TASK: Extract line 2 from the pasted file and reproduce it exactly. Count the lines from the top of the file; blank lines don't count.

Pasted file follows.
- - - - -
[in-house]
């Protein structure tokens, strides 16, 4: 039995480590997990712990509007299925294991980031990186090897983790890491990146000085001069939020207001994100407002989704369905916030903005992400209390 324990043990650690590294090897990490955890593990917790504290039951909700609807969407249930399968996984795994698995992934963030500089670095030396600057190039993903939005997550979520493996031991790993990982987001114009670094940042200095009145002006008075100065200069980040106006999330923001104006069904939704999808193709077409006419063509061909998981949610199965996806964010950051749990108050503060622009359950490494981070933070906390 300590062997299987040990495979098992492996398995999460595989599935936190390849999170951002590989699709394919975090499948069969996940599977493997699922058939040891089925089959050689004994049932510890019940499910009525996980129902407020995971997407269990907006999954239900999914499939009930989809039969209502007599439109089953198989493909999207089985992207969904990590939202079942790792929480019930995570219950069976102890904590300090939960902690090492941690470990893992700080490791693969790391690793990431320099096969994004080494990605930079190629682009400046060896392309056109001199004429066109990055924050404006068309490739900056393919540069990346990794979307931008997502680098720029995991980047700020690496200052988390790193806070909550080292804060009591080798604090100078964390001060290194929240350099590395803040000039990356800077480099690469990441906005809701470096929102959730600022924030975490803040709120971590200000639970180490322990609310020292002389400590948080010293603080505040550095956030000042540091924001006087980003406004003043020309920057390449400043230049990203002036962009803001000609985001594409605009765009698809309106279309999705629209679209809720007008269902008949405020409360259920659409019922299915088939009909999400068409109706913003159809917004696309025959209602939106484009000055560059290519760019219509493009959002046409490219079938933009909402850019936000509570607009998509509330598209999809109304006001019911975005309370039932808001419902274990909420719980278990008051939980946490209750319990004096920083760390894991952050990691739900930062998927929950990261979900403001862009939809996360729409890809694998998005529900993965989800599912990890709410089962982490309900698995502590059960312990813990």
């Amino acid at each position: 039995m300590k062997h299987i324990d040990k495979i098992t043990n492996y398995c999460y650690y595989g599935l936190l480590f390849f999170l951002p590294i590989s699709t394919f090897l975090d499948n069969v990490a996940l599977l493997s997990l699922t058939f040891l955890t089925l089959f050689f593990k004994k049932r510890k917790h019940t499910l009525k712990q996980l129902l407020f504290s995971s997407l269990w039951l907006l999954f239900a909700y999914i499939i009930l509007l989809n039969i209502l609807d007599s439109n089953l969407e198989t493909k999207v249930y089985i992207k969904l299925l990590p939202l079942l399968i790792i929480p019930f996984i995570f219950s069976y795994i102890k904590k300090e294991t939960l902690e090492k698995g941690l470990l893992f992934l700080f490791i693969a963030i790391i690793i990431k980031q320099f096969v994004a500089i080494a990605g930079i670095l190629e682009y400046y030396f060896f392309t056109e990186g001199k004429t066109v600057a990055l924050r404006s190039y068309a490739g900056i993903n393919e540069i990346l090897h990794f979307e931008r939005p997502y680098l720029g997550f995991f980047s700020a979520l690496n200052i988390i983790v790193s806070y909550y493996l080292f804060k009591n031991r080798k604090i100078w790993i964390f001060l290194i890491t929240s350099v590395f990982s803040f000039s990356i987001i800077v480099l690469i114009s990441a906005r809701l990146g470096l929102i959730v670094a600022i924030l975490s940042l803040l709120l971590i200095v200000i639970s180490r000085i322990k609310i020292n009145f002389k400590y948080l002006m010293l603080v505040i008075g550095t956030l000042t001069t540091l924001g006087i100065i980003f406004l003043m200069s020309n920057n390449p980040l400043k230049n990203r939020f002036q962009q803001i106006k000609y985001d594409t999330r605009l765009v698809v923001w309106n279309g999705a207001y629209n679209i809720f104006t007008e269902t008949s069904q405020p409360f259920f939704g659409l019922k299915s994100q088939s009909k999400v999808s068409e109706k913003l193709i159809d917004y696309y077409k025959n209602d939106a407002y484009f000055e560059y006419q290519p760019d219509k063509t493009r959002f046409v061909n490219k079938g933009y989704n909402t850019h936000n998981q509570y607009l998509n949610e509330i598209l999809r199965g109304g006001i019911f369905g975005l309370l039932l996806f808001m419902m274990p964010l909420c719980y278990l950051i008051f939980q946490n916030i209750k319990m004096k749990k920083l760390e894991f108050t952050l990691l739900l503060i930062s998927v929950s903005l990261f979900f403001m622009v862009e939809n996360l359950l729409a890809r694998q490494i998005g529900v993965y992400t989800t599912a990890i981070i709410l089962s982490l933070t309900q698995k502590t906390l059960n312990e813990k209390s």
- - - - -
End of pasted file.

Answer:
């Protein structure tokens, strides 16, 4: 039995480590997990712990509007299925294991980031990186090897983790890491990146000085001069939020207001994100407002989704369905916030903005992400209390 324990043990650690590294090897990490955890593990917790504290039951909700609807969407249930399968996984795994698995992934963030500089670095030396600057190039993903939005997550979520493996031991790993990982987001114009670094940042200095009145002006008075100065200069980040106006999330923001104006069904939704999808193709077409006419063509061909998981949610199965996806964010950051749990108050503060622009359950490494981070933070906390 300590062997299987040990495979098992492996398995999460595989599935936190390849999170951002590989699709394919975090499948069969996940599977493997699922058939040891089925089959050689004994049932510890019940499910009525996980129902407020995971997407269990907006999954239900999914499939009930989809039969209502007599439109089953198989493909999207089985992207969904990590939202079942790792929480019930995570219950069976102890904590300090939960902690090492941690470990893992700080490791693969790391690793990431320099096969994004080494990605930079190629682009400046060896392309056109001199004429066109990055924050404006068309490739900056393919540069990346990794979307931008997502680098720029995991980047700020690496200052988390790193806070909550080292804060009591080798604090100078964390001060290194929240350099590395803040000039990356800077480099690469990441906005809701470096929102959730600022924030975490803040709120971590200000639970180490322990609310020292002389400590948080010293603080505040550095956030000042540091924001006087980003406004003043020309920057390449400043230049990203002036962009803001000609985001594409605009765009698809309106279309999705629209679209809720007008269902008949405020409360259920659409019922299915088939009909999400068409109706913003159809917004696309025959209602939106484009000055560059290519760019219509493009959002046409490219079938933009909402850019936000509570607009998509509330598209999809109304006001019911975005309370039932808001419902274990909420719980278990008051939980946490209750319990004096920083760390894991952050990691739900930062998927929950990261979900403001862009939809996360729409890809694998998005529900993965989800599912990890709410089962982490309900698995502590059960312990813990």